Assam border standoff: CM Himanta Biswa Sarma defends travel advisory on Mizoram

The Assam government had on Thursday issued a first-of-its-kind travel advisory asking its people not to travel to Mizoram.
Assam CM Himanta Biswa Sarma (Photo | EPS)
Assam CM Himanta Biswa Sarma (Photo | EPS)

GUWAHATI: Assam Chief Minister Himanta Biswa Sarma on Friday said the people of the state should not visit Mizoram till all arms possessed by civilians are seized by the neighbouring government.

The Assam government had on Thursday issued a first-of-its-kind travel advisory asking its people not to travel to Mizoram and advised those from the state working or staying there to "exercise utmost caution". The Assam government is monitoring the situation but roads leading to Mizoram are still open, he said.

"We have requested the people not to visit Mizoram till the situation normalises. Let us study the situation first. We can visit Mizoram when there is peace," he told reporters on the sidelines of an official programme at Chirang.

"When there are AK-47 and sniper rifles with civilians, how can you allow people to visit there? The Mizoram government should seize these arms from their civilians. People are apprehensive about this," Sarma said in an obvious reference to the the bloody clash at the inter-state border on Monday, which claimed the lives of seven persons and left more than 50 people injured.

The chief minister defended the Assam government's Thursday order which mandated the police to check all vehicles entering the state from Mizoram to stop transportation of narcotics drugs.

"The drugs coming from international markets enter through Mizoram and then go to the rest of India via Assam. The Mizo people may not be involved in it but lots of drugs are coming through Mizoram. To stop that, we will be checking the vehicles," he added.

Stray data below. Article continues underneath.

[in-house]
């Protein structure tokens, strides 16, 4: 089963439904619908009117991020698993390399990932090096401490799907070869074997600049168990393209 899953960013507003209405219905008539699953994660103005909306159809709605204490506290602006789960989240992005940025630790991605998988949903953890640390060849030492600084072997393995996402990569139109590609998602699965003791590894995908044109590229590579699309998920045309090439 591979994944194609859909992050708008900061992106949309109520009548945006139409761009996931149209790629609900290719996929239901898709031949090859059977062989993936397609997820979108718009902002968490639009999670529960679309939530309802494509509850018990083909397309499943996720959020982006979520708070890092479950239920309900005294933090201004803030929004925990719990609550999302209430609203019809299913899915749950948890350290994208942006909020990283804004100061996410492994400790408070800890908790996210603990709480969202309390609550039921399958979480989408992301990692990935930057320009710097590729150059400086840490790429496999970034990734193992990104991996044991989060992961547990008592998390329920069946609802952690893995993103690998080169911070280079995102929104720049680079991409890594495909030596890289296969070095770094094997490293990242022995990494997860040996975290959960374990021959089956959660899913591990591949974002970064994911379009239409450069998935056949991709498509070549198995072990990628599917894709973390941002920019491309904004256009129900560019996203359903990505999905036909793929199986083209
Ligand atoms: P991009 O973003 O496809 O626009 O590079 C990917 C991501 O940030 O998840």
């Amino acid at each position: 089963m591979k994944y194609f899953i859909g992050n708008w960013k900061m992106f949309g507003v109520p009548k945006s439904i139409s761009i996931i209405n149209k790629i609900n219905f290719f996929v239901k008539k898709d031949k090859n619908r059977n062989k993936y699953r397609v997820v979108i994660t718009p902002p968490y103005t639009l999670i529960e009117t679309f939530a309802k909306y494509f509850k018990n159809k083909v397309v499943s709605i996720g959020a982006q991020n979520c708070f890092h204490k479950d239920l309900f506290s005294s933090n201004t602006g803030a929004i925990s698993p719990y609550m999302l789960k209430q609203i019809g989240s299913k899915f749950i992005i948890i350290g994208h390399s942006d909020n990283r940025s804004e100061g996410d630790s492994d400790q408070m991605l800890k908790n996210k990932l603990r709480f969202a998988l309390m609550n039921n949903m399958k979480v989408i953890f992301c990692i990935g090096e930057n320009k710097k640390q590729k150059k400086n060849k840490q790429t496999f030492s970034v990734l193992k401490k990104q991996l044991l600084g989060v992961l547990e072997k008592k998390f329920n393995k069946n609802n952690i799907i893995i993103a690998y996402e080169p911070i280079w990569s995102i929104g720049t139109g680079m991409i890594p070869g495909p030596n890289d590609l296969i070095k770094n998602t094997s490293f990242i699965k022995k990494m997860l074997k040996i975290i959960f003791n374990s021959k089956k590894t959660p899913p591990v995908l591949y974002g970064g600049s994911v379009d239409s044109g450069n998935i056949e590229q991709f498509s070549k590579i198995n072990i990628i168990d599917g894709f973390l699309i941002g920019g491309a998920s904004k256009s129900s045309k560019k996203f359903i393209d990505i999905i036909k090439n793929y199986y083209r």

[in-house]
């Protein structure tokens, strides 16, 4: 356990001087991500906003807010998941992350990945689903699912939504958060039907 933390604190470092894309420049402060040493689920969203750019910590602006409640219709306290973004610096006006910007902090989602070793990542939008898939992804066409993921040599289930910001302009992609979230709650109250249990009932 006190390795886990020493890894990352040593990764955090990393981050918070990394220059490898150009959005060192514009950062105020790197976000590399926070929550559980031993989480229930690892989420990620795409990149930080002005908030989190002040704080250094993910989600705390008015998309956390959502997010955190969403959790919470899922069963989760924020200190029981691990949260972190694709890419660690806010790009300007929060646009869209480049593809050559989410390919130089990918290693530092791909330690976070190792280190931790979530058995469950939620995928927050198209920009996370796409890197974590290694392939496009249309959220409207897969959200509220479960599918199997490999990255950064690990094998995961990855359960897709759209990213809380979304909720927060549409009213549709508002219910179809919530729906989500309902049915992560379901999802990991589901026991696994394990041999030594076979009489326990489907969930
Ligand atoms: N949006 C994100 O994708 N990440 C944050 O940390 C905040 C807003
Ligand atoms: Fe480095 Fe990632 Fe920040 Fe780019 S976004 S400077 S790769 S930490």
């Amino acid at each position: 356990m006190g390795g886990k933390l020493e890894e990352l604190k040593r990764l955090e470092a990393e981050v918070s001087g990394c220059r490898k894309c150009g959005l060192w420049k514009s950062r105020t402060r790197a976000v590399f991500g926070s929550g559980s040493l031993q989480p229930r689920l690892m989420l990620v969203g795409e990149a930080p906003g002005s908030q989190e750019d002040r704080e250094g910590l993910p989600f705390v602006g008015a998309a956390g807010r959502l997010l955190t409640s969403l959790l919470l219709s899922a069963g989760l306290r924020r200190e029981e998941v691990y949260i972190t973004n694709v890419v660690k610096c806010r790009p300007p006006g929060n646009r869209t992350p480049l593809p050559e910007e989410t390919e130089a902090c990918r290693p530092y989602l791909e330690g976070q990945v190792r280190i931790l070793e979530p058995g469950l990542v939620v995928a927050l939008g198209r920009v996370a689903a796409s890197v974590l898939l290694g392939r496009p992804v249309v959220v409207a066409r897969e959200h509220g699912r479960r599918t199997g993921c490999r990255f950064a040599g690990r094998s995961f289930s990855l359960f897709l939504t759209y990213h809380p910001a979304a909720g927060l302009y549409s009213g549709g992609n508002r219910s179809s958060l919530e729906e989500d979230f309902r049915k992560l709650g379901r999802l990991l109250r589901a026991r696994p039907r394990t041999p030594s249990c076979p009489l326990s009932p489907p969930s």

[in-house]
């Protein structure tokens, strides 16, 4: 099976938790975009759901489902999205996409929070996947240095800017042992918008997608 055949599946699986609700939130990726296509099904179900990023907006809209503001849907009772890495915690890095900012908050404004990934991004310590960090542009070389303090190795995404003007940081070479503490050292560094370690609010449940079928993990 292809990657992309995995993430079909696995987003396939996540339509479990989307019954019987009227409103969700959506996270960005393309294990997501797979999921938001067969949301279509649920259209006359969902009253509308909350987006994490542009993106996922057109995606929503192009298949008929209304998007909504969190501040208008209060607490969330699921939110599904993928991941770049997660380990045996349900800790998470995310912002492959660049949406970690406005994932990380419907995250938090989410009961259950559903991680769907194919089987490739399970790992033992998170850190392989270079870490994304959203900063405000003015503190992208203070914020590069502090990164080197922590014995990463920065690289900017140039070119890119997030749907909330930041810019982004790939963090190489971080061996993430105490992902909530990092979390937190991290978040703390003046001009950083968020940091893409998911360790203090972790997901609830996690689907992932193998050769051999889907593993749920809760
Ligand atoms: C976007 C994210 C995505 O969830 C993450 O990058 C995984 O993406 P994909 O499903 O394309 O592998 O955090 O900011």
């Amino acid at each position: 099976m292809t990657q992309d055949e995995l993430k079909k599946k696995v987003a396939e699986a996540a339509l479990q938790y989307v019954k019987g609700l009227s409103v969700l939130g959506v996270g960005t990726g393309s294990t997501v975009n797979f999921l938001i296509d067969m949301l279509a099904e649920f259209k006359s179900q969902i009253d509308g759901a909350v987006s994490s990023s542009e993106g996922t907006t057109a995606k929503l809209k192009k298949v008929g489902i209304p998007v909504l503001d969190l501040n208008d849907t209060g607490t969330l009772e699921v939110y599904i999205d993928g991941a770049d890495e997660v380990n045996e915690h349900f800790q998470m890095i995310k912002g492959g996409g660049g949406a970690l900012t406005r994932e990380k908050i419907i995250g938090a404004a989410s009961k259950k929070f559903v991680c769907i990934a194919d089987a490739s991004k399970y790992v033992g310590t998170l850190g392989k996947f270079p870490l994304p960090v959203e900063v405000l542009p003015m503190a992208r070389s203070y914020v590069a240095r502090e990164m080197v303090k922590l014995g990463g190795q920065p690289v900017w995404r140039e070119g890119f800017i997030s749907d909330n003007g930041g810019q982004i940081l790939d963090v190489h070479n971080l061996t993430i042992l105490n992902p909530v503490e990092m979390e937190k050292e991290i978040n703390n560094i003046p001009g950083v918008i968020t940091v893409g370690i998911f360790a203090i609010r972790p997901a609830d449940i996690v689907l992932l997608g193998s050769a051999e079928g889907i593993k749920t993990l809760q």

Sarma said that a CID team of the state police has reached New Delhi to investigate the alleged role of Rajya Sabha MP K Vanlalvena in the gun battle along the inter-state border in Cachar district.

About the alleged encroachment of Assam land by people of Mizoram, the chief minister said "The Assamese people will be happy that this time not a single inch of land was grabbed. We cannot allow that. If necessary, we will sacrifice our lives but won't allow our land to be captured."

At least six Assam Police personnel and one civilian were killed while defending the "constitutional boundary" of the state with Mizoram in the July 26 clash. The situation currently in and around the area of the clash continues to be tense but calm as a large number of CRPF troops have started patrolling NH-306 which runs between the two states.

Officials in Assam's Barak valley said organized blockades on roads leading to Mizoram were lifted and no group is now out on the streets trying to stop trucks or other vehicles. After the fierce gun battle on Monday various groups in the Barak Valley had announced a blockade of Mizoram, which drew sharp protests from the neighbouring state.

Assam districts Cachar, Karimganj and Hailakandi share a 164.6 km long border with Mizoram's three districts - Aizawl, Kolasib and Mamit.

The long-standing dispute between the two states has its origin in a 1875 notification which had differentiated Lushai Hills from the plains of Cachar and another of 1933 that demarcates a boundary between Lushai Hills and Manipur.

Mizoram insists the inter-state boundary should be demarcated on the basis of the 1875 notification, a corollary to the Bengal Eastern Frontier Regulation (BEFR) Act, 1873. Its leaders have, however, been arguing against the demarcation notified of 1933, claiming that the Mizo society was not consulted, while Assam wants that notification to be enforced.

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